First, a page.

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Original research
Neural ventilatory drive decline as a predominant mechanism of obstructive sleep apnoea events

Abstract

Background In the classic model of obstructive sleep apnoea (OSA), respiratory events occur with sleep-related dilator muscle hypotonia, precipitating increased neural ventilatory ‘drive’. By contrast, a drive-dependent model has been proposed, whereby falling drive promotes dilator muscle hypotonia to precipitate respiratory events. Here we determine the extent to which the classic versus drive-dependent models of OSA are best supported by direct physiological measurements.

Methods In 50 OSA patients (5–91 events/hour), we recorded ventilation (‘flow’, oronasal mask and pneumotach) and ventilatory drive (calibrated intraoesophageal diaphragm electromyography, EMG) overnight. Flow and drive during events were ensemble averaged; patients were classified as drive dependent if flow fell/rose simultaneously with drive. Overnight effects of lower drive on flow, genioglossus muscle activity (EMGgg) and event risk were quantified (mixed models).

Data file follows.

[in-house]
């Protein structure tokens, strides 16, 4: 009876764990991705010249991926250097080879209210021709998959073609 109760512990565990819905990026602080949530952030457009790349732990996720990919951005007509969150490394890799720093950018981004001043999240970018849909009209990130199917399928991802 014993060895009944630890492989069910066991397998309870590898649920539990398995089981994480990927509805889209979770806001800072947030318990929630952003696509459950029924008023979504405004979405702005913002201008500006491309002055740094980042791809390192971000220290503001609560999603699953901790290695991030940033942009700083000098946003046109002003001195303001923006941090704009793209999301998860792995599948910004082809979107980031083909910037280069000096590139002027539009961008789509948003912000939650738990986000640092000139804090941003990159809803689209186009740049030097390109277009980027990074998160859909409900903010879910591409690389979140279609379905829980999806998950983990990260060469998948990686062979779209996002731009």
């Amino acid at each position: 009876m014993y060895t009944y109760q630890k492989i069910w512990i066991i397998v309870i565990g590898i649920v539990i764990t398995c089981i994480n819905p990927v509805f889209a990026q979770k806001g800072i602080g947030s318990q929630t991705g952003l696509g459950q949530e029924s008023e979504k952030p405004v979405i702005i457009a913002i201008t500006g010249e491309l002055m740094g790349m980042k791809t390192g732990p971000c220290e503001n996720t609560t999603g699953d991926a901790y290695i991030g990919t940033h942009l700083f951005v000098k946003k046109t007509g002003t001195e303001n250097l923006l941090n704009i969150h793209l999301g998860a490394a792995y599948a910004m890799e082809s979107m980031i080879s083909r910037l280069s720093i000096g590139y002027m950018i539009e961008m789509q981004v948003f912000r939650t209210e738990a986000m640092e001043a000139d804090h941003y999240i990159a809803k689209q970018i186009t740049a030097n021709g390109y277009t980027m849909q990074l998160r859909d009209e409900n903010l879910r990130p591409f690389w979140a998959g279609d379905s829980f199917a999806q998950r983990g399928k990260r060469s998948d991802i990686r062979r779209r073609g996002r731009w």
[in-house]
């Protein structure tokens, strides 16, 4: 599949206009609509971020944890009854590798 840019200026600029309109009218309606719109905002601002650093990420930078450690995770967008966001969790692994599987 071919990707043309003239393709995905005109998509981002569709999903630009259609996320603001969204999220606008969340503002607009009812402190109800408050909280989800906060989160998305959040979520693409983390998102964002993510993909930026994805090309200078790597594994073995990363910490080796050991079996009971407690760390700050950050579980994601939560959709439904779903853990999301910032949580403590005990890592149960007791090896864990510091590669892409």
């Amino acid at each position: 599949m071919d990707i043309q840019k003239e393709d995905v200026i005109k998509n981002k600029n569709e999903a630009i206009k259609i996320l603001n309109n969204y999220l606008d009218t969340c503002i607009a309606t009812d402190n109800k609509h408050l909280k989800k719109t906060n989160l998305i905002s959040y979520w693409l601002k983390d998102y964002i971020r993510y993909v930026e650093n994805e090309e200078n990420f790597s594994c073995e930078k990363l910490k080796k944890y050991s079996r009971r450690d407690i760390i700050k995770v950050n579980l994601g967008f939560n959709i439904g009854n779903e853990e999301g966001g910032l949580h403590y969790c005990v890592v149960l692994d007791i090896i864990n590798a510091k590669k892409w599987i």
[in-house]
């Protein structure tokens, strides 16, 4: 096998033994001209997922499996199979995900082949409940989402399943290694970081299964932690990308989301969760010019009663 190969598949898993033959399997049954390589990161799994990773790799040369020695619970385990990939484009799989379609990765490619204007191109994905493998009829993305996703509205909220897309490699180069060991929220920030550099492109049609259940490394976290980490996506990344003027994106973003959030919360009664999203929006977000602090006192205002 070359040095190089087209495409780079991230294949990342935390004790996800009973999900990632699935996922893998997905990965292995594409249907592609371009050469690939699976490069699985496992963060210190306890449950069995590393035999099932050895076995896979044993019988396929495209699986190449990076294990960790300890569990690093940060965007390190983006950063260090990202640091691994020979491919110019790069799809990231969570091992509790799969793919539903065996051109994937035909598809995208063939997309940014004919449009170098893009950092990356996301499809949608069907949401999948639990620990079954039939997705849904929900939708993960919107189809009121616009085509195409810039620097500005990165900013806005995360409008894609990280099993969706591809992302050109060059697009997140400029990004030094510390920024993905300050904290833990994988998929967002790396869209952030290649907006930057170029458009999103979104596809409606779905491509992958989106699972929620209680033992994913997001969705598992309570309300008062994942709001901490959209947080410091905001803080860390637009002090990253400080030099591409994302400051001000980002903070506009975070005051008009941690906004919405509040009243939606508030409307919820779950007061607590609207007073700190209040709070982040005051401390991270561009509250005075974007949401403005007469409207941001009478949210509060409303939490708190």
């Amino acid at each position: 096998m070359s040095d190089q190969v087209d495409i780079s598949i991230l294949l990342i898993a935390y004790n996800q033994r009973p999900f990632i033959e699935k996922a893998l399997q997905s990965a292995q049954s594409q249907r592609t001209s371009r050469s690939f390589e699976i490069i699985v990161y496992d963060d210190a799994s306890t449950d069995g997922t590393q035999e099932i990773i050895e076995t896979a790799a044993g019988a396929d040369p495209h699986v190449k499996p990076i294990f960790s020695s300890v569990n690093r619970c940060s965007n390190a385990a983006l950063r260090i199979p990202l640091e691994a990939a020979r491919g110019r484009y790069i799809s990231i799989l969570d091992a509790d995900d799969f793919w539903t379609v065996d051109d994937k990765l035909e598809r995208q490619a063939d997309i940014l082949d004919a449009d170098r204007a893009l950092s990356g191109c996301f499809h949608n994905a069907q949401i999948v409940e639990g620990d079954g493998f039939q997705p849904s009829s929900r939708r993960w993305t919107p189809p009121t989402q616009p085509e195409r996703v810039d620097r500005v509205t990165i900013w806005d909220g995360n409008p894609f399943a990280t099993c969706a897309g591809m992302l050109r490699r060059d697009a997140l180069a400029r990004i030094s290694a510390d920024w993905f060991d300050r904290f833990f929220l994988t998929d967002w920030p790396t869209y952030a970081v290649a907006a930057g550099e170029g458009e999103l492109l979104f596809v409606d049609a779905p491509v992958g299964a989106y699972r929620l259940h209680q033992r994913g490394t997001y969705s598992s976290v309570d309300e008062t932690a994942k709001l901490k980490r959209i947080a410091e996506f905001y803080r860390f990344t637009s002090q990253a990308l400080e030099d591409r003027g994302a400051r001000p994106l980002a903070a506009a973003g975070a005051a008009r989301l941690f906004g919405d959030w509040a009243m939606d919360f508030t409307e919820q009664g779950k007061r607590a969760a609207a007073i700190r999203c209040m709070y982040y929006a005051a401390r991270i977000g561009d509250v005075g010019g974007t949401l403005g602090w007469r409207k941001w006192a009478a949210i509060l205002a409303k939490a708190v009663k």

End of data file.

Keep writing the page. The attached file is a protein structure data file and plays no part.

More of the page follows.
Results On average, ventilatory drive fell (rather than rose) during events (−20 (−42 to 3)%baseline, median (IQR)) and was strongly correlated with flow (R=0.78 (0.24 to 0.94)). Most patients (30/50, 60%) were classified as exhibiting drive-dependent event pathophysiology. Lower drive during sleep was associated with lower flow (−17 (−20 to –14)%/drive) and EMGgg (−3.5 (−3.8 to –3.3)%max/drive) and greater event risk (OR: 2.2 (1.8 to 2.5) per drive reduction of 100%eupnoea); associations were concentrated in patients with drive-dependent OSA (ie, flow: −37 (−40 to –34)%/drive, OR: 6.8 (5.3 to 8.7)). Oesophageal pressure—without tidal volume correction—falsely suggested rising drive during events (classic model).

Conclusions In contrast to the prevailing view, patients with OSA predominantly exhibit drive-dependent event pathophysiology, whereby flow is lowest at nadir drive, and lower drive raises event risk. Preventing ventilatory drive decline is therefore considered a target for OSA intervention.

  • sleep apnoea
  • respiratory muscles

Data availability statement

Data are available on reasonable request. A summary table of individual participant data can be made available on request for the purposes of data review. Deidentified (pseudonymised) raw signals data may be made available to qualified scientists pending a data use agreement with the Brigham and Women’s Hospital.

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